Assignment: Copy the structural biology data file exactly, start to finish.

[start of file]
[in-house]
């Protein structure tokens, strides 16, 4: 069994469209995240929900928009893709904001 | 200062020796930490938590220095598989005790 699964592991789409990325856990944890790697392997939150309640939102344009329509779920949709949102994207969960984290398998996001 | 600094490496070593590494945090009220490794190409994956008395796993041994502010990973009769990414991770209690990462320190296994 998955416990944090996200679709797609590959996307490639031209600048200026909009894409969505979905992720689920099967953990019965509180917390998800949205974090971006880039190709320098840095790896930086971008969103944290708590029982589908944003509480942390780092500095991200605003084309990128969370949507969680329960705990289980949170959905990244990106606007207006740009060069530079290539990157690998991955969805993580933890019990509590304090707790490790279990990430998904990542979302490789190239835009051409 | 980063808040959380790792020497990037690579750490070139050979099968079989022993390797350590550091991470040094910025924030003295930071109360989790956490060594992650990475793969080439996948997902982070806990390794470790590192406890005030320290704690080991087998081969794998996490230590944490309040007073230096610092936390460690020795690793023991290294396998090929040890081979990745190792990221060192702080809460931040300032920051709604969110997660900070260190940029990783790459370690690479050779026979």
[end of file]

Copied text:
[in-house]
């Protein structure tokens, strides 16, 4: 069994469209995240929900928009893709904001 | 200062020796930490938590220095598989005790 699964592991789409990325856990944890790697392997939150309640939102344009329509779920949709949102994207969960984290398998996001 | 600094490496070593590494945090009220490794190409994956008395796993041994502010990973009769990414991770209690990462320190296994 998955416990944090996200679709797609590959996307490639031209600048200026909009894409969505979905992720689920099967953990019965509180917390998800949205974090971006880039190709320098840095790896930086971008969103944290708590029982589908944003509480942390780092500095991200605003084309990128969370949507969680329960705990289980949170959905990244990106606007207006740009060069530079290539990157690998991955969805993580933890019990509590304090707790490790279990990430998904990542979302490789190239835009051409 | 980063808040959380790792020497990037690579750490070139050979099968079989022993390797350590550091991470040094910025924030003295930071109360989790956490060594992650990475793969080439996948997902982070806990390794470790590192406890005030320290704690080991087998081969794998996490230590944490309040007073230096610092936390460690020795690793023991290294396998090929040890081979990745190792990221060192702080809460931040300032920051709604969110997660900070260190940029990783790459370690690479050779026979």